The unbearable wait for families with relatives in France’s coronavirus-hit care homes
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Coronavirus death rates are rising in France’s homes for the elderly and with it, the levels of stress among families who cannot visit their loved ones there. With two generations, her mother and grandmother, admitted to a care home, a French mother of two struggles to cope with anxiety, helplessness and the distance imposed by the Covid-19 pandemic.
The phone has turned into an object of anxiety, assurance, anguish and frustration for Pascaline Coppeaux over the past few weeks. Her mother, Ginette, 77, has been living in a care home in the northern French town of Nogent-sur-Oise since August 2016. Coppeaux’s 94-year-old grandmother, Geneviève, was admitted into the same nursing home in early March.
The Résidence Saint Vincent de Paul is in the Hauts-de-France department, one of the regions worst affected by the coronavirus outbreak. It’s one of thousands of such institutions -- known by the acronym “Ehpad” in France -- that are run by both the public and private sectors. France’s director-general of health, Jérôme Salomon, has admitted that Ehpads and hospitals are “the two main locations of death” due to the coronavirus across the country.
For Coppeaux and her family, that admission has caused days of anxiety and stress, which they’re trying to deal with as best they can.
In the care home, Coppeaux’s mother and grandmother were isolated and confined to their respective rooms in accordance with official health directives. French officials are compiling new data on coronavirus deaths in care homes since the existing figures only include the elderly who were tested for the virus. Earlier this month, Salomon admitted that at least 884 people had died in old aged homes nationwide in addition to the official death toll.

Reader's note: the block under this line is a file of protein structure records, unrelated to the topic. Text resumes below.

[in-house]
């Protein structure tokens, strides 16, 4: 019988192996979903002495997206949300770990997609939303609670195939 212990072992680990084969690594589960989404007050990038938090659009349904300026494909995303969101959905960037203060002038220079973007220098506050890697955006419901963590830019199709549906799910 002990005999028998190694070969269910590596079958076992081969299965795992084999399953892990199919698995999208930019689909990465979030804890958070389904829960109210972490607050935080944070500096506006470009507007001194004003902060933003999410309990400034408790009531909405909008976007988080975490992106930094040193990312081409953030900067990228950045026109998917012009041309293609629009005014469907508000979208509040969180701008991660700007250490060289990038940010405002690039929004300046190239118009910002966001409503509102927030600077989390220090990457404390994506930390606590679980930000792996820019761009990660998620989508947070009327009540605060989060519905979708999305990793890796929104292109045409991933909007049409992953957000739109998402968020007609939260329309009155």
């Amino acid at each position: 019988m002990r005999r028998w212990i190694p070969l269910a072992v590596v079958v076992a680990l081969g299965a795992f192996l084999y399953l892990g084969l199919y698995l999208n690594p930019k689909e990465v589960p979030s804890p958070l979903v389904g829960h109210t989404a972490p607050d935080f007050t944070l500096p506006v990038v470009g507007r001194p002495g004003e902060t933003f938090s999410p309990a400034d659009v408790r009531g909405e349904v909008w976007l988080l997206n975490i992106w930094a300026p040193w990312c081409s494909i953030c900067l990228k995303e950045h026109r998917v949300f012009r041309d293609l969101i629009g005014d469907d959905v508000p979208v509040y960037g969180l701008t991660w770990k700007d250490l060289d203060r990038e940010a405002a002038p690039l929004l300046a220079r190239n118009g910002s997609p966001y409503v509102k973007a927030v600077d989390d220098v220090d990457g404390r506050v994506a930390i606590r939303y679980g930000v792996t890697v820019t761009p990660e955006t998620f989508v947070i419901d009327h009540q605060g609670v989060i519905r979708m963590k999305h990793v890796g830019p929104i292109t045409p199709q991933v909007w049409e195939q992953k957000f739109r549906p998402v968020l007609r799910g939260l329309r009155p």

While Coppeaux understands the importance of the isolation, it also leaves her wondering how her mother and grandmother are coping. The 45-year-old mother of two, who lives in the western French city of Nantes, has been unable to visit her folks at Résidence Saint Vincent de Paul since President Emmanuel Macron urged French people not to visit their elderly relatives on March 7, weeks before the nation went into a strict lockdown.
Coppeaux’s mother, Ginette, is no longer able to express herself and has been placed in a special unit for severe Alzheimer's patients, which has 12 residents. "It can't be easy to keep them from maintaining a distance," she says. “My mother used to wander around a lot at night," she explains before concluding, "But okay, since she's been ill, I guess there’s no need to wonder about that.”
‘She doesn’t fit the boxes’
On Tuesday, March 24, Coppeaux’s phone rang. It was the care home. “They warned me that my mother had had a fever for four days, with a 40°C flare-up the night before," she recounts. Ginette didn’t have a cough, but there was a noticeable discomfort in her breathing. Although the elderly are the most affected by the Covid-19 outbreak, with a mortality rate that exceeds 14.8 percent among those above 80 years old, there’s no way of knowing if Ginette has contracted the disease due to the shortage of tests in France.